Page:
My title comes from Alexis de Tocqueville’s 19th century text, Democracy in America: one of the first and greatest pieces of comparative political sociology, since he was writing about America to inform debates in his native France. Tocqueville writes in that book about what are clearly not just his hopes but also his fears that this “empire” of democracy, as he calls it, is now unstoppably careening towards France and the rest of the world from America. Empire is a fraught word and to be used advisedly, of course. I use the phrase here partly to subvert the idea of what I call “democratic progressivism” – the idea that all developments in the name of democracy are necessarily improvements and in the interests of the greater good (something which anyone familiar with America’s, or even Britain’s imperial political systems in the past, or the racial legacy of those systems in the present would no doubt confirm).
I also use the term empire to signal the trans-national character both of my own narrative, and of the way in which democracy has, in fact, developed in the years since Tocqueville was writing. Democracy is not an unchanging thing. It was a near contemporary of Tocqueville, Benjamin Constant, who first drew attention to the very great differences between the “ancient” democracy of antiquity, as he referred to it, and the “modern” (representative) democracy of post-Revolutionary France. The commitment to combining democratic equality with liberal protections of individual freedom itself did not really emerge as a blueprint of any consequence until the early years of the twentieth century. And that blueprint was renewed again already after 1945. Democracy shifted tack once more during the course of the 1970s and, I would argue, it is changing once again amidst the upheavals of the present.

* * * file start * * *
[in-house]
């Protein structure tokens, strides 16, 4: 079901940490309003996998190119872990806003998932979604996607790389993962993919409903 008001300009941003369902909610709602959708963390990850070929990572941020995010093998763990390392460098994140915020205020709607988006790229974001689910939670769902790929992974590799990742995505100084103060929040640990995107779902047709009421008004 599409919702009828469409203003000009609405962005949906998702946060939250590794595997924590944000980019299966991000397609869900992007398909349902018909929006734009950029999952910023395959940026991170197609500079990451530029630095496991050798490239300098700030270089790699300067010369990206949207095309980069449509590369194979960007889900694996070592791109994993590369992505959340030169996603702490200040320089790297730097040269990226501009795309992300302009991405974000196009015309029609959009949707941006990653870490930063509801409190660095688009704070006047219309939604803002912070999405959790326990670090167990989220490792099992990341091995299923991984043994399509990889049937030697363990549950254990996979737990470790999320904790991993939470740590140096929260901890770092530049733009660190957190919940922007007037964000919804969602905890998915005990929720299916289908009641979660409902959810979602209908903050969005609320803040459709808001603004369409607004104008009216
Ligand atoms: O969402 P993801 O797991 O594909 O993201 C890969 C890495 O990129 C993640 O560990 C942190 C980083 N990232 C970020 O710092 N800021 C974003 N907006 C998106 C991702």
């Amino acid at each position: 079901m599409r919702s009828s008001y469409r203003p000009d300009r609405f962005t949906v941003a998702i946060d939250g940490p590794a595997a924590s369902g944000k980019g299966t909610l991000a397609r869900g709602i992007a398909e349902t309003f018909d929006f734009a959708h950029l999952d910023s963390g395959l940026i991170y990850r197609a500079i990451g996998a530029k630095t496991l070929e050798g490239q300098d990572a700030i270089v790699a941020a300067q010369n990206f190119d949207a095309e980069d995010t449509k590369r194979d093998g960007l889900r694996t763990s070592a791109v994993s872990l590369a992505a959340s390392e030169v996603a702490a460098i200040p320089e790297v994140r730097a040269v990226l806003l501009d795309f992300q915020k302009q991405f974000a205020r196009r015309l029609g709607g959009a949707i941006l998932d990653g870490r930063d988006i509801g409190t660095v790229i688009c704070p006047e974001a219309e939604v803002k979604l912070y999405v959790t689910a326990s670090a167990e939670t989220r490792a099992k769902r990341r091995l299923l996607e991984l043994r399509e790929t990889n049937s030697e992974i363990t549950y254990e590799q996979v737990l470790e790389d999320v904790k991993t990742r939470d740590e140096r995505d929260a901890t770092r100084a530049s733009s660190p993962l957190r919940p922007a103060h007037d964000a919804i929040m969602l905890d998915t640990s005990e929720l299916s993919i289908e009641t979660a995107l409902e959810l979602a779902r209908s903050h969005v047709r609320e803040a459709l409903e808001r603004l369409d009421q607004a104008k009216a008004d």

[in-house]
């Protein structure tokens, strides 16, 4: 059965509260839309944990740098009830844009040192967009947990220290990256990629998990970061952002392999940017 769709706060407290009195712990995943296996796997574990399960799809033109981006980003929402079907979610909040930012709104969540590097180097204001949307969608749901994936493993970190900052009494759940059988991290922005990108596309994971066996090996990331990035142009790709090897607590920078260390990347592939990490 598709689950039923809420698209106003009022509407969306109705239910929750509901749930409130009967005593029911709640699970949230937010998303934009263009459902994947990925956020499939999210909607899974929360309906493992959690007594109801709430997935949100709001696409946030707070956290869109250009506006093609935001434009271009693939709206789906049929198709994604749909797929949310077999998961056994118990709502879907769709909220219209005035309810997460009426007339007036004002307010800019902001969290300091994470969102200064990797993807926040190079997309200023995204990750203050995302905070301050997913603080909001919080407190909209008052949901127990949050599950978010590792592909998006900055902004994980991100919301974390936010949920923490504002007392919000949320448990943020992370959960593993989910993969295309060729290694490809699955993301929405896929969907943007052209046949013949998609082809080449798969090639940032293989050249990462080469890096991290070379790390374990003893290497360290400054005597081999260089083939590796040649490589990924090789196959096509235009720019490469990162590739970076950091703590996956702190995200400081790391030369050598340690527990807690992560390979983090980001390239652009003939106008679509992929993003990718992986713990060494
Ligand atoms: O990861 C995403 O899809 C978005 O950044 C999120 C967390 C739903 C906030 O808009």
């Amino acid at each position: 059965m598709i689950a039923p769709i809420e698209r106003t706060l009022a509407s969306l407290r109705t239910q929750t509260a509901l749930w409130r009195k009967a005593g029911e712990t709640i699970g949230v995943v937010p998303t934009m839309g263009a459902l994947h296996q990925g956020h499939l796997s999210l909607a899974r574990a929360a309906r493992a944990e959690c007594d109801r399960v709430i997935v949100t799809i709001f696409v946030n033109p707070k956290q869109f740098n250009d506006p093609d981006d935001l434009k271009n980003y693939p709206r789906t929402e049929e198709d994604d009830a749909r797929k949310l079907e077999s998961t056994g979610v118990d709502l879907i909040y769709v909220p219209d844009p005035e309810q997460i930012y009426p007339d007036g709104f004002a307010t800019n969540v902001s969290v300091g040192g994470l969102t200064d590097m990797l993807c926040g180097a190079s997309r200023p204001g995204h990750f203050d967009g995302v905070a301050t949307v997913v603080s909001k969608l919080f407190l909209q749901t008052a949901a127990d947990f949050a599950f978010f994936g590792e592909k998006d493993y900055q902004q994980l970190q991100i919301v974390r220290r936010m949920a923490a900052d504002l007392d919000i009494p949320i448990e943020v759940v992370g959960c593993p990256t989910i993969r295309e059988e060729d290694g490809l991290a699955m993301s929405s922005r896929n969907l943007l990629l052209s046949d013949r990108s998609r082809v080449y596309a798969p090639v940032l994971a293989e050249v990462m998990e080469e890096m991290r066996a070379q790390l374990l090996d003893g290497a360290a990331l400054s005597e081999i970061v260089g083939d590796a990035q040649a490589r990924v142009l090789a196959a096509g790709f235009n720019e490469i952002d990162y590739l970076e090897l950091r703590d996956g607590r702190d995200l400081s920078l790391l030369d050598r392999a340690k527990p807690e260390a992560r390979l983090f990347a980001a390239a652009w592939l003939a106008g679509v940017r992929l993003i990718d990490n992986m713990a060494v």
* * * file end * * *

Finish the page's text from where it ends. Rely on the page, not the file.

Q: You’ve lived through these decades and in some of the countries whose histories you write about. How have your own experiences shaped your analysis of these times?
That is true, and I hope my book brings a fresh perspective here. Seeing at first hand the different ways in which democracy can be made to work has been one of the most fascinating things about writing this book (and I hope also reading it). Not least, I think anybody will be able to literally open the book up and find that moment when they first became aware of political events and of the “tides of history”, as Fernand Braudel called them, constantly pushing and pulling us from beneath the surface. For me it was the first Gulf War that struck home as a political event. As for the tides of history, it was much later before I discovered that the young boy who was following the Gulf War had by then already grown up under, and been profoundly shaped by, the experience of Thatcherism in Britain: fish and water and all that.
I think geography is also crucial here. I have previously lived in France, in addition to the UK, and now – as I mentioned – I live with my wife and two young boys in social democratic Norway. Mainstream political debate in Norway (though not all political parties) could be located on what, in the US, would be considered the democratic socialist end of the spectrum. Bernie would be just another ageing social democrat in Norway; AOC would be leader of one of the smaller left parties (there are currently two parties to the leftof the Labour Party, Sosialistisk Venstreparti and Rødt, with sitting members of parliament:). It’s impossible not to experience all this and be encouraged to think and write about history with full respect for how different things can actually be; and for how different, from place to place, they actually are. At the end of the day, that diversity might just be the greatest political resource of all: grounds enough, at the very least, for a form of optimistic realism going forward.
Q. What do you hope to achieve with this book? What would you like readers to take away from it?
I hope that readers will gain a fuller understanding of what has happened in and to western democracy over the past half century: so that they will learn not to take democracy for granted and not to try to make sense of its shortcomings and its achievements on the basis of current events alone. I also hope they will have a clearer sense of the institutional and intellectual legacies of the quite distinctive way of ‘doing’ democracy we have contrived for ourselves since the early 1970s.
So much has happened that we’ve scarcely had the time to stop and reflect on it all. That is what I have tried to do for people by writing this book: to stop, to recount, and to reflect. Doing so has given me a much sharper sense of what is at stake in events playing out all around us. And while some of our travails are indeed very new; others are really rather old. Recognising this will, I hope, help all of us to make the right decisions going forward.